U.S. marshals fight for promotion

A group of U.S. marshals has filed a complaint with the Office of Special Counsel about the lack of a promotion they feel is deserved, Government Executive reports.

According to the report, 46 regional task force inspectors for the U.S. Marshals Service who are classified as GS-12s have unsuccessfully sought promotion to the GS-13 level, and their case highlights long-standing issues between government’s system of merit promotions and promotions achieved through accretion of duties.

The fight has been ongoing since 2008, and also brings out some conflicts between field offices and headquarters in a hierarchical law enforcement agency operating without permanent leadership, according to the report.

Reader comments

Fri, Mar 1, 2019

A little under thirty years ago I was an mid-level law enforcement manager supervising about 70 workers. I went through the OPM "audit" system seeking an upgrade from then GM-14 to GM-15. OPM quickly recommended approval but the agency's No. 2 (who had no law enforcement experience) quietly told HR to kill the reclassification. Fortunately, the No. 2 foolishly inked a memo to HR with her plan. Some nice person at HR forwarded a copy of it to me which I immediately faxed to OPM. Twenty minutes later I was a GM-15.

Fri, Mar 1, 2019

As a retired U.S. Custom Non Supervisor Special Agent (journeyman GS-13) I have always thought these U.S. Marshals Service Inspectors shold be GS-13.

Fri, Feb 15, 2019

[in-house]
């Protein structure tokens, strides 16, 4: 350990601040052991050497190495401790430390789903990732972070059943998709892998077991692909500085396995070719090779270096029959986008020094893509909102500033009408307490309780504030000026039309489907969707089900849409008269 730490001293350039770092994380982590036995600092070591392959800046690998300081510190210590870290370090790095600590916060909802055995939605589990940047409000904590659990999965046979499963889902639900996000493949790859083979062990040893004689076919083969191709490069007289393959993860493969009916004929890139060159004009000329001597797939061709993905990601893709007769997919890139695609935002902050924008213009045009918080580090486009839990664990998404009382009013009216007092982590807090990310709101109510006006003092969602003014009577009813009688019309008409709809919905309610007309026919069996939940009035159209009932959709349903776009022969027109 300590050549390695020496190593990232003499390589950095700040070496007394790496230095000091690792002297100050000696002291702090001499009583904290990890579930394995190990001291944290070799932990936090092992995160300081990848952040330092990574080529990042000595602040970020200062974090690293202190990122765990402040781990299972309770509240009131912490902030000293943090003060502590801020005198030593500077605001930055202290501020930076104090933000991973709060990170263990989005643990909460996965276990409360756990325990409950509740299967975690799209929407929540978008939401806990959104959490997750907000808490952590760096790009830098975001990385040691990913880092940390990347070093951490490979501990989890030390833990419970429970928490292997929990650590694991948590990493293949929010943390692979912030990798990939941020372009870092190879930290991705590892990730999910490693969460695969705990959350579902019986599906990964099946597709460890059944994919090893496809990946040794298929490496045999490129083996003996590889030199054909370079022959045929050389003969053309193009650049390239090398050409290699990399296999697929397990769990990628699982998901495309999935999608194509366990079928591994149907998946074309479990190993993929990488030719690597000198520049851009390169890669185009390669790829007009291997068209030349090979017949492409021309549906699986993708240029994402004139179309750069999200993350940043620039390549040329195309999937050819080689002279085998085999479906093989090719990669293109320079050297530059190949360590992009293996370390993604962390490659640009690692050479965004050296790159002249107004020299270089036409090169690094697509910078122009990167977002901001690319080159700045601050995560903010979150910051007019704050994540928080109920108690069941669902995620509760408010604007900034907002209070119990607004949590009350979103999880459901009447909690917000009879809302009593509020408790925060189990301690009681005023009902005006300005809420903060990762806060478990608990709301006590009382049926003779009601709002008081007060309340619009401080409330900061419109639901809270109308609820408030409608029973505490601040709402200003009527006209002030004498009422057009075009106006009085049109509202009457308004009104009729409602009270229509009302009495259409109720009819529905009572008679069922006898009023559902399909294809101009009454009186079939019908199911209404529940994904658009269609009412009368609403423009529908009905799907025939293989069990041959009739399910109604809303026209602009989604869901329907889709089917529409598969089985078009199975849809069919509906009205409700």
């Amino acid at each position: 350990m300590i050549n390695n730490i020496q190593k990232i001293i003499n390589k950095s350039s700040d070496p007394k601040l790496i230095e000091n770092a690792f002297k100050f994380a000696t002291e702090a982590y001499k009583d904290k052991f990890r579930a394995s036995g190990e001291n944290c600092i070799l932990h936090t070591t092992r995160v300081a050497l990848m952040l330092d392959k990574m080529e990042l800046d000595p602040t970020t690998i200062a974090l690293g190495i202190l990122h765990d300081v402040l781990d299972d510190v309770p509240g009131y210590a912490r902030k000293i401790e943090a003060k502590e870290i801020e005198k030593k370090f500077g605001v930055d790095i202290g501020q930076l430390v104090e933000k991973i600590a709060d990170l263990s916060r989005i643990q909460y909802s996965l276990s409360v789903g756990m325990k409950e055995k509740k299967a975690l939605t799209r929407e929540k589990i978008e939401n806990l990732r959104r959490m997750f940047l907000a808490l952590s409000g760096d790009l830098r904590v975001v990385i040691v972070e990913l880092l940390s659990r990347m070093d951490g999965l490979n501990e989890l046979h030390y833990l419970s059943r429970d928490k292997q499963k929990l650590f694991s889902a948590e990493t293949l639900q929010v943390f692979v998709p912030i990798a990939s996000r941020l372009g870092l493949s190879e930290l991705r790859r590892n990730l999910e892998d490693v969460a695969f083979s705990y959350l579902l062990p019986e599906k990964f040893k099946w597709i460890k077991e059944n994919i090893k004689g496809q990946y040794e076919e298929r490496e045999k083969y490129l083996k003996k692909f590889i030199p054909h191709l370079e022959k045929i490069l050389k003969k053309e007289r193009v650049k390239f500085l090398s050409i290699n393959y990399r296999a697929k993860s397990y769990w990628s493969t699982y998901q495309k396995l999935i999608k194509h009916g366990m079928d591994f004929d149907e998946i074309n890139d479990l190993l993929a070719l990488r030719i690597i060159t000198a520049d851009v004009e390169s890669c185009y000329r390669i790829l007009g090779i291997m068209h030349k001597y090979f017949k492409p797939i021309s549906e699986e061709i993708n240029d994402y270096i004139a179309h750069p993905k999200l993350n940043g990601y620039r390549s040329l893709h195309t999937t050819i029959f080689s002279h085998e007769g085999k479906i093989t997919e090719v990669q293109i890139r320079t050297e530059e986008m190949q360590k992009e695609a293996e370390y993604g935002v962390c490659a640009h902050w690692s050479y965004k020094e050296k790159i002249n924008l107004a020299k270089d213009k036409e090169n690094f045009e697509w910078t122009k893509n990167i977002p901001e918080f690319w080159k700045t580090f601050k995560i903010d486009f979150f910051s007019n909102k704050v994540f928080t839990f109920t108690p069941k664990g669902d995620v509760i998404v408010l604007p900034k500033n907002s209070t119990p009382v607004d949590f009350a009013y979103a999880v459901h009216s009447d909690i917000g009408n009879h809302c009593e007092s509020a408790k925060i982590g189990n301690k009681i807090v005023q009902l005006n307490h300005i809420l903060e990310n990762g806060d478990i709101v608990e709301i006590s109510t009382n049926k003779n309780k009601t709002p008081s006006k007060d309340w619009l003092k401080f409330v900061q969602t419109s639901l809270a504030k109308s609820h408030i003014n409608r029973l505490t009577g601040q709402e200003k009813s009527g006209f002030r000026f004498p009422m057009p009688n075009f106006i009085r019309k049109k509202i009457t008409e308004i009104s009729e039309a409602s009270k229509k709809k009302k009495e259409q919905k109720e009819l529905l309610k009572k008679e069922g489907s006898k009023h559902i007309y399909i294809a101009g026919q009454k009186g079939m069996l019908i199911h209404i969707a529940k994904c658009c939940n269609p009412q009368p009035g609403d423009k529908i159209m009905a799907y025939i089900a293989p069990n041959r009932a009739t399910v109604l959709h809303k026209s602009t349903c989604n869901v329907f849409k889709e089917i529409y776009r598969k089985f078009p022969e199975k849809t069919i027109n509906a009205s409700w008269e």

Remember administrative folks will always find ways to bend the potential for promotions for existing hard working staff and go out of their way to bend, break and ignore civil service regulations and requirements in regards to hiring a managers social friend, next door neighbor, the big out fit in Bethesda is well known for such activities and it is actually endorsed. The rank and file employees get the short end of the deal every time.

Wed, Feb 13, 2019

This is typical of how the personnel system works in the federal government. One big outfit in Bethesda is known for gender, age and race bias; often hiring friends from outside the federal government with higher grades and lack of competitive hiring. In essence the job descriptions are wired to the favor of the friend obtaining employment. even the administrative personnel help such selection favoritism at the expense of individuals with proven track records who do not have a chance for promotion.

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Edward A. Zurndorfer Certified Financial Planner
Mike Causey Columnist
Tom Fox VP for Leadership and Innovation, Partnership for Public Service
Mathew B. Tully Legal Analyst

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